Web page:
I pray that you had a promise-filling and inspiring Resurrection Day.
In fact, I had a full and meaningful Holy Week, and hope you did too. I witnessed churches trying new ways of experiencing Maundy Thursday and Good Friday. I went to a sunrise service on Easter morning, the first one I’ve attended since coming back to California 10 years ago (they don’t seem as popular as when I was growing up, or still practiced in Hawai`i). This sunrise service was given by Pasadena Presbyterian Church, as they are experimenting with new ways of being intercultural in worship and ministry. It was very encouraging to me, partly because it was the best representation of the full PPC community gathered in one place. I mentioned that to a couple of PPC folks, and they said yes, and they experienced that same fullness at their Maundy Thursday supper.
I also attended a very productive meeting with the Vision and Strategy Team, who looked back on our presbytery’s current mission statement to gain clarity in mission that I found excitingly helpful-I’m sure this will be discussed in the future. I also have had the opportunity to speak with churches who are seeking new pastors, and possible candidates for some of our churches. This weekend, I also prayed for a new pastorate with Rev. Yanchih “Yank” Lee, who started on Easter Sunday as co-pastor of Shepherd of the Valley.
Of course, we are reminded that beginnings often require something else to end, just as Jesus’ saving death had to happen on Good Friday in order for him to be resurrected on Easter. So I also pray for churches and pastors in our presbytery who are facing transitions. On March 31, Rev. Roger Shervington retired from Eagle Rock Presbyterian Church, and Rev. James Peng retired from Shepherd of the Valley. As Shepherd of the Valley continues to seek a co-pastor for their English worship service, Rev. Nancy Moore contemplates her eventual departure. And Rev. Thomas Chen fulfilled his temporary pastor contract with Grace Taiwanese in March, and chose to return to his home in Nevada. So we now have eight churches seeking pastoral leadership.
Through these transitions, I trust that the church leaders continue and even further the ministry of the church, empowered by the Holy Spirit, as Jesus predicted so long ago. Even in his resurrected state, Jesus was transformed, and warned Mary not to cling to him. He would not remain in that form for long, as God’s plan is not for the church to depend on any one human leader, but for all of us to serve together, gathered as Christ’s body in the world.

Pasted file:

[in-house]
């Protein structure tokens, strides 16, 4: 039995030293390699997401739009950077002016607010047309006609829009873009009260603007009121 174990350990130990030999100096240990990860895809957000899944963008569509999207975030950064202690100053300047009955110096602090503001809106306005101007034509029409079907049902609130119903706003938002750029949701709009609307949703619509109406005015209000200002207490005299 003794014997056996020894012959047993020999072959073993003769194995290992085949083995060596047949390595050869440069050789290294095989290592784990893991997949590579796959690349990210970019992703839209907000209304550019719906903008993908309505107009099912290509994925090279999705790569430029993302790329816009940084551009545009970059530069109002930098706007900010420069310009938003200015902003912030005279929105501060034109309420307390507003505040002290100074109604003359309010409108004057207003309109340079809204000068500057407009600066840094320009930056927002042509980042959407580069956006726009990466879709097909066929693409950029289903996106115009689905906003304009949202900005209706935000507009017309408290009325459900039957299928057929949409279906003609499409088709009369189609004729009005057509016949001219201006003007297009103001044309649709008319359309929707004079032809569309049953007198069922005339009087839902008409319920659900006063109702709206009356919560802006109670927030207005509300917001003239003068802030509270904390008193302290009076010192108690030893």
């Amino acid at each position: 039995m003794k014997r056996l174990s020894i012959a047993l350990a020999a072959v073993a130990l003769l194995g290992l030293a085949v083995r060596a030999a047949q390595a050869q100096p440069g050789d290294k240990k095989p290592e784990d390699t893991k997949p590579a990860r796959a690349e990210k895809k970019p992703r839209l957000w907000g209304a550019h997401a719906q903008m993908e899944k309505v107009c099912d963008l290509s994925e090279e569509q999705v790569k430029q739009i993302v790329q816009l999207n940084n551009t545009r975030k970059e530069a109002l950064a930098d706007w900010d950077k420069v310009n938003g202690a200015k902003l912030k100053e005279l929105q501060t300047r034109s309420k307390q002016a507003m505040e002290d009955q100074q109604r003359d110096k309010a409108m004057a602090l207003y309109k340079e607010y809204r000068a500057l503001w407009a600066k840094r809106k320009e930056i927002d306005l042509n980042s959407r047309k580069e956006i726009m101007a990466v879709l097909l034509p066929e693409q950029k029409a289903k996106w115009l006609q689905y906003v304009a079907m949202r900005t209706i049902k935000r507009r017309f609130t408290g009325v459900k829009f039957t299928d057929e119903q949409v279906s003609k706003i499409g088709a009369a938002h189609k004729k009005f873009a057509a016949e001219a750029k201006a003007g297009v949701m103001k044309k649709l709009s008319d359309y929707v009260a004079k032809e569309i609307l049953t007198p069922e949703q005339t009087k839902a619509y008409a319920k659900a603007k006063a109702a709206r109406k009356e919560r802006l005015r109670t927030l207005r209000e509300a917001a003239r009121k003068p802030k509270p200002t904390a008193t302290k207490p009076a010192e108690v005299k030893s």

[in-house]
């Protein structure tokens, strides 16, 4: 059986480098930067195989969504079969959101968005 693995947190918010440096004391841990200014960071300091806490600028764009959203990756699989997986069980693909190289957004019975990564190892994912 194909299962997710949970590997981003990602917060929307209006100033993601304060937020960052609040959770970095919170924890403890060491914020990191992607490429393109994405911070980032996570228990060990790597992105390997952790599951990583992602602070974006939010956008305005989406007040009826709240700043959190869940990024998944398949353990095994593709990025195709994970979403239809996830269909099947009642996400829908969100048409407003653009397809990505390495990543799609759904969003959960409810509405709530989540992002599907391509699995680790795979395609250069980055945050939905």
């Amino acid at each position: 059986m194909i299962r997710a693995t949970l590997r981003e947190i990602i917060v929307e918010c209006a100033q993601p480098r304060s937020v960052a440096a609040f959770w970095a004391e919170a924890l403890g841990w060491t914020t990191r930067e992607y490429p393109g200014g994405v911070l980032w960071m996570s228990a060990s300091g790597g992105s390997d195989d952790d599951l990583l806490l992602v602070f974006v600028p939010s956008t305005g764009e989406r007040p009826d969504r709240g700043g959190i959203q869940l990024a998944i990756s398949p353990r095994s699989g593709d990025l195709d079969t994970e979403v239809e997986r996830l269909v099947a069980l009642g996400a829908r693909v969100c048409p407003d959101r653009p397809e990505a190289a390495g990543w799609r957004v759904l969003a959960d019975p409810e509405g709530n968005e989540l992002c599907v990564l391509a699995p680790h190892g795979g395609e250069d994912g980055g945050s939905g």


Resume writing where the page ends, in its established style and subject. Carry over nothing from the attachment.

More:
I witnessed this in my own life, as the ministry of the Presbytery did not miss a beat in my absence. I have always believed that the goal of pastoral leadership is to help strengthen the body of Christ, so the ministry continues strong after a leader leaves-and that pertains to executive presbyters as well as pastors. So for those who led in my absence, thank you.
As for me, I am back from Africa, though my sleep rhythms are still off, and I don’t have any coherent reflection on the trip, only snippets of thoughts and observations and learnings, such as:
A scholar stated that of the 25 million Christians in her home country of India, 70% are Dalit (untouchables). Though many converted to Christianity because they saw our faith as one of liberation that taught all people are created and loved by God, there are still vestiges of the caste system practiced within the church, which shows the ways we all struggle with external social pressure that threaten to distort our Christian values.
One Albanian Orthodox priest shared how they have faced resistance from Muslims. When building a church, the Muslims threw stones at them-which the Christians then used as part of their building material! A lovely rendering of 1 Peter 2:4-10.
Tanzania’s official national language is Swahili, but English is also predominant, and the World Council of Churches conducts virtually all their business in English. I looked at the 1,000 attendees from all over the world, and I would guess that at least 75% of them are not native English speakers. I realized that the prevalence of English made Tanzania feel less foreign to me than countries that are more similar to the US, but where English is not dominant. I became aware of the role language plays in identity and security, and while I was straining to stay alert in the conference (the sessions went from 8:30 in the morning to 9:00 at night), I could only imagine how tiring it would be if English was not my first language. I also reflected on how spoiled we English-speakers are at this moment in history, when English is the closest thing there is to a universal language, and how difficult it may be for our immigrant church members, who must adopt a foreign language and culture.
I did have a chance to go to Ngorongoro Crater on safari (yes, they really use that word). What an incredible experience! I have never before felt as I did there, like I had been transported to the Garden of Eden, where God’s order is lived out in peace.
Perhaps I will continue to “process” my experiences and learnings, and can speak of my own transformations in future columns.
In the meantime, God’s blessings be upon you this Eastertide. May the joy and power of Christ’s resurrection continue to encourage and embolden us as we proclaim in word and deed the saving grace of our Lord.
Peace and new life to you,